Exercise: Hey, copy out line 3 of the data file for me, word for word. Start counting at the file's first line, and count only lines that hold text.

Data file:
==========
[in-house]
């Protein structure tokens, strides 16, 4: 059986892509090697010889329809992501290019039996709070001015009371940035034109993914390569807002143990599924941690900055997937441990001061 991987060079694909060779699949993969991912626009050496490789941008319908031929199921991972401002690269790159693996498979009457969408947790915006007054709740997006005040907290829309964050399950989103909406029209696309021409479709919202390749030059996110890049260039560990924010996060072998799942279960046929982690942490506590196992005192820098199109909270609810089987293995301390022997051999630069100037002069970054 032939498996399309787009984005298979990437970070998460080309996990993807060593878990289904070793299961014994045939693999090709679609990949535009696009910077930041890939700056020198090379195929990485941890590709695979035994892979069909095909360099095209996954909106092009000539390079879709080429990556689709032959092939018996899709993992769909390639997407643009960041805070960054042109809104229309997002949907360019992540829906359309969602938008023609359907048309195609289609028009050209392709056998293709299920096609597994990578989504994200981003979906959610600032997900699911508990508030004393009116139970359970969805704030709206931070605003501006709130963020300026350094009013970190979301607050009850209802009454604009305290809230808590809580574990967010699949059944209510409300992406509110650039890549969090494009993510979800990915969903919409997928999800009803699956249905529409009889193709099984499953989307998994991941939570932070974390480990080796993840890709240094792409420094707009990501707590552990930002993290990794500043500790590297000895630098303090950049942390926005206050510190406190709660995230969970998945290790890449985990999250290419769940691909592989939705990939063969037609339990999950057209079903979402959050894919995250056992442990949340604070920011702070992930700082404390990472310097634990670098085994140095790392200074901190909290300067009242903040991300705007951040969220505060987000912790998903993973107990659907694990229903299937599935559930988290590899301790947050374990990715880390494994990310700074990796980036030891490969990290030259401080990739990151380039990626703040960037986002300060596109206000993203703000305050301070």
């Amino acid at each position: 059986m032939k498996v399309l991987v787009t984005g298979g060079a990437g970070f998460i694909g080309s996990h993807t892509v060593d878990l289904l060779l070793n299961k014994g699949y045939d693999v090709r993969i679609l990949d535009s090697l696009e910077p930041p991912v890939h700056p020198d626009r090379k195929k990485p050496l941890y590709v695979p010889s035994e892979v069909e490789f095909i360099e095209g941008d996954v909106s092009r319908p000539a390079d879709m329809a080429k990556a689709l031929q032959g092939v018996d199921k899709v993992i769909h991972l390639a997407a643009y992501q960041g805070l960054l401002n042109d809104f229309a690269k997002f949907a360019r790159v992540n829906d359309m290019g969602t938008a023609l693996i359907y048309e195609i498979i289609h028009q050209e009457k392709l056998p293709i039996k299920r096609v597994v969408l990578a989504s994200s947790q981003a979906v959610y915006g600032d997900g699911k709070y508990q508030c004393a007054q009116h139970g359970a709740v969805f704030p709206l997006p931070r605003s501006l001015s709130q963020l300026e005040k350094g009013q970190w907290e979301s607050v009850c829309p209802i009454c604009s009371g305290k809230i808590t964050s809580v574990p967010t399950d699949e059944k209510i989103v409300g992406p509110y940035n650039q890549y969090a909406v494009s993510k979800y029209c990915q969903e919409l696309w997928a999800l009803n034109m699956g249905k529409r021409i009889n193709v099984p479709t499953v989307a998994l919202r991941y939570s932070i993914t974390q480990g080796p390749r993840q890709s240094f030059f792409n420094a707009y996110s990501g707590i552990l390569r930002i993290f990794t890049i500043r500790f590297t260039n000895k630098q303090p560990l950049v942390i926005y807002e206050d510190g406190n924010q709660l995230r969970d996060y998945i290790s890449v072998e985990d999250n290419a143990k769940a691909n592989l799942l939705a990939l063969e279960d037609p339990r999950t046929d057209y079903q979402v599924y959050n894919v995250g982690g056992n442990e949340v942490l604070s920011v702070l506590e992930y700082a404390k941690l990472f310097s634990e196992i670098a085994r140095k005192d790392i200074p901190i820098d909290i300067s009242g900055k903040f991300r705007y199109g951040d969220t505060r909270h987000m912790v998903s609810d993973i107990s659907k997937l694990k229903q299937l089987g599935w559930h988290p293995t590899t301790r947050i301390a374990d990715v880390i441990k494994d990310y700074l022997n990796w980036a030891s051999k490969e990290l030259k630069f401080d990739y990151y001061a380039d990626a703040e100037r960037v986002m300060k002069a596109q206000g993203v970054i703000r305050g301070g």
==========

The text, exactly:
């Amino acid at each position: 059986m032939k498996v399309l991987v787009t984005g298979g060079a990437g970070f998460i694909g080309s996990h993807t892509v060593d878990l289904l060779l070793n299961k014994g699949y045939d693999v090709r993969i679609l990949d535009s090697l696009e910077p930041p991912v890939h700056p020198d626009r090379k195929k990485p050496l941890y590709v695979p010889s035994e892979v069909e490789f095909i360099e095209g941008d996954v909106s092009r319908p000539a390079d879709m329809a080429k990556a689709l031929q032959g092939v018996d199921k899709v993992i769909h991972l390639a997407a643009y992501q960041g805070l960054l401002n042109d809104f229309a690269k997002f949907a360019r790159v992540n829906d359309m290019g969602t938008a023609l693996i359907y048309e195609i498979i289609h028009q050209e009457k392709l056998p293709i039996k299920r096609v597994v969408l990578a989504s994200s947790q981003a979906v959610y915006g600032d997900g699911k709070y508990q508030c004393a007054q009116h139970g359970a709740v969805f704030p709206l997006p931070r605003s501006l001015s709130q963020l300026e005040k350094g009013q970190w907290e979301s607050v009850c829309p209802i009454c604009s009371g305290k809230i808590t964050s809580v574990p967010t399950d699949e059944k209510i989103v409300g992406p509110y940035n650039q890549y969090a909406v494009s993510k979800y029209c990915q969903e919409l696309w997928a999800l009803n034109m699956g249905k529409r021409i009889n193709v099984p479709t499953v989307a998994l919202r991941y939570s932070i993914t974390q480990g080796p390749r993840q890709s240094f030059f792409n420094a707009y996110s990501g707590i552990l390569r930002i993290f990794t890049i500043r500790f590297t260039n000895k630098q303090p560990l950049v942390i926005y807002e206050d510190g406190n924010q709660l995230r969970d996060y998945i290790s890449v072998e985990d999250n290419a143990k769940a691909n592989l799942l939705a990939l063969e279960d037609p339990r999950t046929d057209y079903q979402v599924y959050n894919v995250g982690g056992n442990e949340v942490l604070s920011v702070l506590e992930y700082a404390k941690l990472f310097s634990e196992i670098a085994r140095k005192d790392i200074p901190i820098d909290i300067s009242g900055k903040f991300r705007y199109g951040d969220t505060r909270h987000m912790v998903s609810d993973i107990s659907k997937l694990k229903q299937l089987g599935w559930h988290p293995t590899t301790r947050i301390a374990d990715v880390i441990k494994d990310y700074l022997n990796w980036a030891s051999k490969e990290l030259k630069f401080d990739y990151y001061a380039d990626a703040e100037r960037v986002m300060k002069a596109q206000g993203v970054i703000r305050g301070g």